Did executive director Michele Roberts make the right decision when she, and the rest of the National Basketball Players Association, chose to not allow the NBA’s salary cap to be smoothed out over a period of time? In an era that is being dominated by the Warriors, LeBron James heading to the Lakers, and forcing restricted free agents to lose out on money?
Roberts has taken issue with criticism over her handling of the cap and, in multiple emails to The New York Times, responded to the allegations that the players association made the wrong decision to allow the cap spike that took place in 2016 thanks to a large income of television revenue. To Roberts, this is not a problem for the NBA and it’s not a problem that should be falling on the player’s shoulders.
“Frankly, I have been amused by the chatter suggesting that smoothing — or more accurately the failure to smooth — has now become some folks’ boogeyman de jure,” Roberts said in an email. “While we haven’t yet blamed it for the assassination of MLK, some are now suggesting that it is responsible for all that is presumably wrong with today’s NBA.”
“Needless to say, I beg to differ.”
Agreeing to artificially lower the salary cap “offends our core,” Roberts wrote. “It would be quite counterintuitive for the union to ever agree to artificially lower, as opposed to raise, the salary cap. If we ever were to do so, there would have to be a damn good reason, inarguable and uncontroverted. There was no such assurance in place at that time.”
For those in need of a little refresher. The NBA received a massive increase in revenue when they agreed toLuol Deng, Timofey Mozgov, and Ian Mahinmi look like giant mistakes today. Multiple teams in the NBA used all their cap space early and now current players, such as Julius Randle, are making nowhere close to their actual value. Player value has been depreciated by teams just not having the cap room to spend on everybody.The NBA’s salary cap saw a huge increase in 2016 once that deal went into effect. Teams took that cap space and immediately spent like crazy. Some of those contracts, particularly the ones of players such as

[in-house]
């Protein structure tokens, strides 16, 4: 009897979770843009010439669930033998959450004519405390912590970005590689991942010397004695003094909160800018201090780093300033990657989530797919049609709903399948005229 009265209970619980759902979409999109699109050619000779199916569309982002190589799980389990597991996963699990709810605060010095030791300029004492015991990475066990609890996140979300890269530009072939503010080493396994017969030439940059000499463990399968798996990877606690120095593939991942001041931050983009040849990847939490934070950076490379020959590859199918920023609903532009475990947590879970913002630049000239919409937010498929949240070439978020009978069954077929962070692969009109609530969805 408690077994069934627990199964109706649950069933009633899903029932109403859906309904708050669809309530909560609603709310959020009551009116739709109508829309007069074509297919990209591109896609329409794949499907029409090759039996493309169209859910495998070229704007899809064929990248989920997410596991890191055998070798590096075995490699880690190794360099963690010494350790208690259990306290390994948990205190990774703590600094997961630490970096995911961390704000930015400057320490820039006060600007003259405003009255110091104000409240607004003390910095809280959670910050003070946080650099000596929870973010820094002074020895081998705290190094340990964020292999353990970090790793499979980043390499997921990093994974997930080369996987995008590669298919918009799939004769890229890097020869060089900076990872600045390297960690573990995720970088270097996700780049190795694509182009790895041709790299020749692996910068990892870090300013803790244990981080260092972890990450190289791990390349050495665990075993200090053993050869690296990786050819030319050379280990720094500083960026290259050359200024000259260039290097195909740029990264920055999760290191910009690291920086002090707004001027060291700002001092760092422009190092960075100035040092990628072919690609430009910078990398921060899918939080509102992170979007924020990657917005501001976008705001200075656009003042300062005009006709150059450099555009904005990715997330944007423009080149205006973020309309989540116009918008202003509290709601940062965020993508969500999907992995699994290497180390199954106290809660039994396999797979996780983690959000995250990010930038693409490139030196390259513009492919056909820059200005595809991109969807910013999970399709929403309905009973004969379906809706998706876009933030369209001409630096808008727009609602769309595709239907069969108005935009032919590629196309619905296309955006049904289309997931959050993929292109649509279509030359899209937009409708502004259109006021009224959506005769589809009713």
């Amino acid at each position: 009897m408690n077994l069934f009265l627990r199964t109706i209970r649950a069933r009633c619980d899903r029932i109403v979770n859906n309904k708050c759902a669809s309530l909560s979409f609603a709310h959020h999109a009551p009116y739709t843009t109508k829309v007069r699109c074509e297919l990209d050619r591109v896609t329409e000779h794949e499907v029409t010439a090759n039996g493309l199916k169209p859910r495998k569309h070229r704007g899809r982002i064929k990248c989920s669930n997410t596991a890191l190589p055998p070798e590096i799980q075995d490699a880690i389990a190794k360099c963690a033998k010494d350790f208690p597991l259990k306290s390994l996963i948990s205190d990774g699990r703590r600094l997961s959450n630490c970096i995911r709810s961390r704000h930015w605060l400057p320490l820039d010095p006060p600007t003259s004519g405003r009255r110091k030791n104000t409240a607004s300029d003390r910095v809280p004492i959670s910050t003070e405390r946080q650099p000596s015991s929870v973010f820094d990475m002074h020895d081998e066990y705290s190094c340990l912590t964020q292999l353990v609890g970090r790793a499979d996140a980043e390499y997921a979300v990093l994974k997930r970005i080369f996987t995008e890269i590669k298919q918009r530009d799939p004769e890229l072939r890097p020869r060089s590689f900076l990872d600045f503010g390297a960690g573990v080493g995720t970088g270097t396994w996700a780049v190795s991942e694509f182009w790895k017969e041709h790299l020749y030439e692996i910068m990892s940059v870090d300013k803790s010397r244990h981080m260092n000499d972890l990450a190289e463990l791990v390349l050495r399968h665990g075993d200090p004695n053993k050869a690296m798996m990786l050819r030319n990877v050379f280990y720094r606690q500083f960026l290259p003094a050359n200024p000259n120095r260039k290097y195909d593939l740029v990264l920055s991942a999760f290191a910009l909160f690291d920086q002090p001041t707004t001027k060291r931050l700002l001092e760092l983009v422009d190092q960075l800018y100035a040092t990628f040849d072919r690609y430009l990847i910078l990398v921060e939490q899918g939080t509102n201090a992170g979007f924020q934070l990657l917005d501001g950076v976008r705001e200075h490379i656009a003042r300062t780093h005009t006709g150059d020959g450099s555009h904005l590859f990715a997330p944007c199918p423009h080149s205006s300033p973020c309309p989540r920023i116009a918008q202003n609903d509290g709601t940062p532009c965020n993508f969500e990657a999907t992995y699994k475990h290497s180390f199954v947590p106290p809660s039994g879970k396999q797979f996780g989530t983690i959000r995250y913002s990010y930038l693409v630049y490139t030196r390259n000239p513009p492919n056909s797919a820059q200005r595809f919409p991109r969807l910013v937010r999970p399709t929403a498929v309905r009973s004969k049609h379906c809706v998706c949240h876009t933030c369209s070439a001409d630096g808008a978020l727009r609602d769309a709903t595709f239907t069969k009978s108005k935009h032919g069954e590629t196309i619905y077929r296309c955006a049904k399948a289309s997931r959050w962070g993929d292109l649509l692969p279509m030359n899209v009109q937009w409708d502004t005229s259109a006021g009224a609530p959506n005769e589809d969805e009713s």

This potentially could have been avoided had the NBA and players association agreed to a process that would have smoothed out the cap. NBA spokesman Mike Bass detailed how it would have worked in an email to The New York Times.
“Under the concept we discussed, the total salaries paid to players in the aggregate each season would not have changed, but smoothing would have allowed for steadier, incremental Cap increases, instead of a one-year spike,” an N.B.A. spokesman, Mike Bass, wrote in an email.
Roberts of course vehemently denies this being a possibility. She doesn’t believe that was as great a scenario for the players as raising their immediate salaries. Unfortunately for her, if the goal was to raise the bar of the average salary then that has failed. It may have worked for the 2016 free agency class, but the following two have been denied that kind of money.
The case for not smoothing out the salary cap has not been helped at all by the Warriors. Their acquisition of DeMarcus Cousins this summer, and Kevin Durant in 2016, have left many pointing out that the rise in salary cap is to blame. The problem with this argument is that it misses a lot of context as to why both those players had the chance to sign with Golden State to begin with.
The Warriors were able to sign Durant, because Stephen Curry was at the time on one of the NBA’s cheapest contracts for a superstar. Cousins is coming off a devastating Achilles injury that lowered his value from a max contract free agent to someone that would be willing to take the mid-level exception. Did the cap spike help them get those two players? Yes, but there’s context there that needs to be acknowledged. It can’t all be blamed on the salary cap rise.
There’s a large amount of gray area here in something that many want to paint as black and white. Did Roberts make the wrong decision to not allow the cap to be smoothed out? Early indications say yes, but that has less to do with competitive balance and more to do with the depreciation of player salaries.